Wheelchair tennis for everyone at Queen Elizabeth Olympic Park festival

Wheelchair tennis at the Lee Valley Hockey and Tennis Centre

Wheelchair tennis at the Lee Valley Hockey and Tennis Centre - Credit: Archant

“It’s just like tennis, but the ball can bounce twice. And it’s in a wheelchair.”

Coach David Vellala

Coach David Vellala - Credit: Archant

Simple.

Lee Valley Hockey and Tennis Centre hosted a Ticket2Tokyo Wheelchair Tennis Festival last weekend, giving everyone the opportunity to try this exciting sport for free and take their first shots towards representing ParalympicsGB at Tokyo 2020.

Just to prove how accessible the sport is, I thought I would try and give it a go myself.

Not to make excuses, but I’m quite a poor tennis player anyway, but given that one of my few assets – long legs – were being replaced by a totally new method of moving around, it was never going to be Wimbledon.

Wheelchair tennis at the Lee Valley Hockey and Tennis Centre

Wheelchair tennis at the Lee Valley Hockey and Tennis Centre - Credit: Archant


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But once I’d managed to get the hang of rolling a few feet backwards and forwards, while holding both a wheel and a racquet in my hand, it was actually really enjoyable.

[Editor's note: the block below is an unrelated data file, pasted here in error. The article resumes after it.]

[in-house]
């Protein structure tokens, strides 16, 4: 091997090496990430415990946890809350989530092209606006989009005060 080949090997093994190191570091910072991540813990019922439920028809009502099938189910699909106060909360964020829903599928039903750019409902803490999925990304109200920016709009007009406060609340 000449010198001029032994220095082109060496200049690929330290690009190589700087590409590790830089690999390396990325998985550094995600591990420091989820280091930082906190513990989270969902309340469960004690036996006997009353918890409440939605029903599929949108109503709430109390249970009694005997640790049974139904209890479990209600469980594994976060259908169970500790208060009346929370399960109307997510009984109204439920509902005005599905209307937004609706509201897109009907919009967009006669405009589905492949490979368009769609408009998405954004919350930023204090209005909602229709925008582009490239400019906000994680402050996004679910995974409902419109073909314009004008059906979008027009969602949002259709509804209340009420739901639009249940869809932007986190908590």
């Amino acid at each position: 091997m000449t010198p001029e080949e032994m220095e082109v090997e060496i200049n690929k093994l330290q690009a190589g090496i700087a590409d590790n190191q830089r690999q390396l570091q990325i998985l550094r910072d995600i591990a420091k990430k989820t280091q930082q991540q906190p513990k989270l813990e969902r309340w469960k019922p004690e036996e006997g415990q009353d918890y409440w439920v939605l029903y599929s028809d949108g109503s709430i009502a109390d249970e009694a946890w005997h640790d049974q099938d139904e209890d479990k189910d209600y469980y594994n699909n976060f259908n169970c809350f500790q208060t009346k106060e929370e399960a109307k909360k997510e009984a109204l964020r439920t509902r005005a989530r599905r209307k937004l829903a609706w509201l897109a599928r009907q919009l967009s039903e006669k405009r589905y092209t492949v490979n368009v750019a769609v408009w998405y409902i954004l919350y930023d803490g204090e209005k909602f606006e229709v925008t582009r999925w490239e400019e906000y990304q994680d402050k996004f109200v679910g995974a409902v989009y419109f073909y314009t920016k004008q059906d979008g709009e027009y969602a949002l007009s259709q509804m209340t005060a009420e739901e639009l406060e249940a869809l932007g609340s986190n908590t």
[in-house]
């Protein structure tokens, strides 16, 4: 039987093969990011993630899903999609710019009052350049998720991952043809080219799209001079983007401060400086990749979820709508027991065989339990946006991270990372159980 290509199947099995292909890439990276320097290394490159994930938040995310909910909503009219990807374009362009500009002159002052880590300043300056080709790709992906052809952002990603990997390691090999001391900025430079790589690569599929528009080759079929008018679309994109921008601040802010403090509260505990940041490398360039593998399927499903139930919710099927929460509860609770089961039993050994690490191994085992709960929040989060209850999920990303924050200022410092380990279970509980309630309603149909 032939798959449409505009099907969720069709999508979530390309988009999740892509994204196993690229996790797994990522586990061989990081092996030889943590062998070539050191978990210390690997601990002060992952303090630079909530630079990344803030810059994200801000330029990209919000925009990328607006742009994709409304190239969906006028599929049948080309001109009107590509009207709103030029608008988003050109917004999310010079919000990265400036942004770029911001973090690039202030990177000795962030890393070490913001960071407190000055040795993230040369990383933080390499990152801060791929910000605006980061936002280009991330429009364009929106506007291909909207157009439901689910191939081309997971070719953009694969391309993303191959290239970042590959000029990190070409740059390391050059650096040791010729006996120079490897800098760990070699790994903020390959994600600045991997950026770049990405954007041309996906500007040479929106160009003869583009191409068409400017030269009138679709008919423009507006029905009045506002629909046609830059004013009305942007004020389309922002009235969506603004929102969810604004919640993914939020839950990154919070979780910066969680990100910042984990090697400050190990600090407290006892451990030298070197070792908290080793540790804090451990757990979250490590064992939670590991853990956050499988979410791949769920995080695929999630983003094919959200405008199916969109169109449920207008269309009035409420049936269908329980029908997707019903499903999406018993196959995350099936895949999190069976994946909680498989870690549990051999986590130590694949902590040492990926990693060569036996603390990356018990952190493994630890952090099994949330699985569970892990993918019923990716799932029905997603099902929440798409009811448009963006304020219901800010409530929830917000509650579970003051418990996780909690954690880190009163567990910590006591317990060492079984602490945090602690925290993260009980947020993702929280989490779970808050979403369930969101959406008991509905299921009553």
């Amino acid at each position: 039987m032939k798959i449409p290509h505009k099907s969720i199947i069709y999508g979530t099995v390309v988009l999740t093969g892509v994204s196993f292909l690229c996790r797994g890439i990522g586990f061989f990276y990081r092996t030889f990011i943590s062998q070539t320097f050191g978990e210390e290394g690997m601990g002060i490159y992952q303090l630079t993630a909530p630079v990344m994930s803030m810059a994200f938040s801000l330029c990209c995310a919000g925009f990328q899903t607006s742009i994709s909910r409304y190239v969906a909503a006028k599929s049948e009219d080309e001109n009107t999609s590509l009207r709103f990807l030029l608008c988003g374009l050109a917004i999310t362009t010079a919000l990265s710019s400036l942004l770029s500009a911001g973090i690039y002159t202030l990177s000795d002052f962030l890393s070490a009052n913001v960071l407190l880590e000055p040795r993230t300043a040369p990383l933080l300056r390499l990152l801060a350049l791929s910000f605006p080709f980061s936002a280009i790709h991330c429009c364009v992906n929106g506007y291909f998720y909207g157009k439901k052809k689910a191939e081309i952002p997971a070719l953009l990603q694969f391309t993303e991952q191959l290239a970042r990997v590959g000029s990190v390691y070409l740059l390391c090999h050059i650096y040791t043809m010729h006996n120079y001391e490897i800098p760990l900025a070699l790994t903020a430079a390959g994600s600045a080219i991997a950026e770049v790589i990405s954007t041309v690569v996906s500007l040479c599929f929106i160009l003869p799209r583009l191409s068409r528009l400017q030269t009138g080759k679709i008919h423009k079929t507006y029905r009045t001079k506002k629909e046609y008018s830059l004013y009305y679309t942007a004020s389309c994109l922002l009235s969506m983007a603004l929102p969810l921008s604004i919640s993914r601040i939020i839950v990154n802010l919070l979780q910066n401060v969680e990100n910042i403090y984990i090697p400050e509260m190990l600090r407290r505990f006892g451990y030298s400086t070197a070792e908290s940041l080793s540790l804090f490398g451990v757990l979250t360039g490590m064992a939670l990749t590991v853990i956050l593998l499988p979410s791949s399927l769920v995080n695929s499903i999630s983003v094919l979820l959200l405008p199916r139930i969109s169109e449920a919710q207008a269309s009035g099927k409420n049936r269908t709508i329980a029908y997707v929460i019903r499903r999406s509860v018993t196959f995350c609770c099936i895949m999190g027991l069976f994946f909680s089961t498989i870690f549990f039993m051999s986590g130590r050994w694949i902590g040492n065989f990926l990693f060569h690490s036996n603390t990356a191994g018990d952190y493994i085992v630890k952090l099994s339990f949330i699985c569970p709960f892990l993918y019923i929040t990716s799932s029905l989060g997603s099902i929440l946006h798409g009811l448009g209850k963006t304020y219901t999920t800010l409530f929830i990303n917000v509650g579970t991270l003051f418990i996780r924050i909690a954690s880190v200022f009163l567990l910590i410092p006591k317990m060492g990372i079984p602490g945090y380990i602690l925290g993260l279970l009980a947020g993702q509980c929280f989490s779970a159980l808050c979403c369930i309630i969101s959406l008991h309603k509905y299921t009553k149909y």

Rather unique in the fact it can be enjoyed by wheelchair-users and able-bodied people at the same time in a competitive setting, it was great to try something new with people from totally different background.

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Tennis coach David Vellala, 52, was forced to use a set of wheels after suffering a stroke at the age of 39 and began playing wheelchair tennis.

Now back out of the wheelchair, he coaches people of all ages and abilities at the centre as the disability tennis network coordinator.

Reporter Mark Shales trying out wheelchair tennis at the Lee Valley Hockey and Tennis Centre

Reporter Mark Shales trying out wheelchair tennis at the Lee Valley Hockey and Tennis Centre - Credit: Archant

“It is a complicated sport, but we had at least three or four people that had never played before and by the end of the session you wouldn’t have known that,” he said.

“If you’re a bit patient with yourself, you can get a lot out of wheelchair tennis.

“Unlike perhaps wheelchair basketball which is very physical and you have to organise teams, with this you can just pop down to your local park and just have a practise or even just find a wall.”

Ticket2Tokyo aims to attract new players of all ability levels to play wheelchair tennis in a fun and social environment.

Players who have shown potential will then be invited to the next stage of the Ticket2Tokyo programme, with the best players given the opportunity to progress all the way to representing their country.”

And following on from last year’s success, the best players in the world will return once again to Queen Elizabeth Olympic Park for the 2015 NEC Wheelchair Tennis Masters.

For more information about Lee Valley Hockey and Tennis Centre call 08456 770 604 or visit visitleevalley.org.uk/hockeytennis.

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